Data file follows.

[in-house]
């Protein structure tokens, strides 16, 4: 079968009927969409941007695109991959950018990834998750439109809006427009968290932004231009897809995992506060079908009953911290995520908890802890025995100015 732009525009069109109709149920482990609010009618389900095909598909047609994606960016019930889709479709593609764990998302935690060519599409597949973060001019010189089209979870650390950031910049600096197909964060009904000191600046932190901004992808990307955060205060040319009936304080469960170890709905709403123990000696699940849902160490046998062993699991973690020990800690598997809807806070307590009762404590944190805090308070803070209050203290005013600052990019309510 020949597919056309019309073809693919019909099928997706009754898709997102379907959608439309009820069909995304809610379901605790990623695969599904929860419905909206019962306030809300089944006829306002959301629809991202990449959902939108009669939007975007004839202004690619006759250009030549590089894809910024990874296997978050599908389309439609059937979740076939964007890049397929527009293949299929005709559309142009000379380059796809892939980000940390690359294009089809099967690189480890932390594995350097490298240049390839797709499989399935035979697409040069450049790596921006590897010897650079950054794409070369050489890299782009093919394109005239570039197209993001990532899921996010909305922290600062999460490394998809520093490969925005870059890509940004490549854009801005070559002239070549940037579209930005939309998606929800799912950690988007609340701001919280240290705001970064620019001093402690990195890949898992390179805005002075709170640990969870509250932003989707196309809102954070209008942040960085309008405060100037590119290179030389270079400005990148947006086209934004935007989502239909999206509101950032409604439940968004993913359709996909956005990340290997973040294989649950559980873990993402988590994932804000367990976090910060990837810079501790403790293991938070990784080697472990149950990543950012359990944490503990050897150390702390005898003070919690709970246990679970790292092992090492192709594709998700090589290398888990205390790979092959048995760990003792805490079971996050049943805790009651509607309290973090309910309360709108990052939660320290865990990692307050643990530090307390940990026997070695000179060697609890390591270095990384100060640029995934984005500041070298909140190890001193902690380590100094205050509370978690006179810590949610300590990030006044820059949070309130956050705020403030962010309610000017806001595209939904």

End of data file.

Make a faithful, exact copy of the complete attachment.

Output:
[in-house]
């Protein structure tokens, strides 16, 4: 079968009927969409941007695109991959950018990834998750439109809006427009968290932004231009897809995992506060079908009953911290995520908890802890025995100015 732009525009069109109709149920482990609010009618389900095909598909047609994606960016019930889709479709593609764990998302935690060519599409597949973060001019010189089209979870650390950031910049600096197909964060009904000191600046932190901004992808990307955060205060040319009936304080469960170890709905709403123990000696699940849902160490046998062993699991973690020990800690598997809807806070307590009762404590944190805090308070803070209050203290005013600052990019309510 020949597919056309019309073809693919019909099928997706009754898709997102379907959608439309009820069909995304809610379901605790990623695969599904929860419905909206019962306030809300089944006829306002959301629809991202990449959902939108009669939007975007004839202004690619006759250009030549590089894809910024990874296997978050599908389309439609059937979740076939964007890049397929527009293949299929005709559309142009000379380059796809892939980000940390690359294009089809099967690189480890932390594995350097490298240049390839797709499989399935035979697409040069450049790596921006590897010897650079950054794409070369050489890299782009093919394109005239570039197209993001990532899921996010909305922290600062999460490394998809520093490969925005870059890509940004490549854009801005070559002239070549940037579209930005939309998606929800799912950690988007609340701001919280240290705001970064620019001093402690990195890949898992390179805005002075709170640990969870509250932003989707196309809102954070209008942040960085309008405060100037590119290179030389270079400005990148947006086209934004935007989502239909999206509101950032409604439940968004993913359709996909956005990340290997973040294989649950559980873990993402988590994932804000367990976090910060990837810079501790403790293991938070990784080697472990149950990543950012359990944490503990050897150390702390005898003070919690709970246990679970790292092992090492192709594709998700090589290398888990205390790979092959048995760990003792805490079971996050049943805790009651509607309290973090309910309360709108990052939660320290865990990692307050643990530090307390940990026997070695000179060697609890390591270095990384100060640029995934984005500041070298909140190890001193902690380590100094205050509370978690006179810590949610300590990030006044820059949070309130956050705020403030962010309610000017806001595209939904």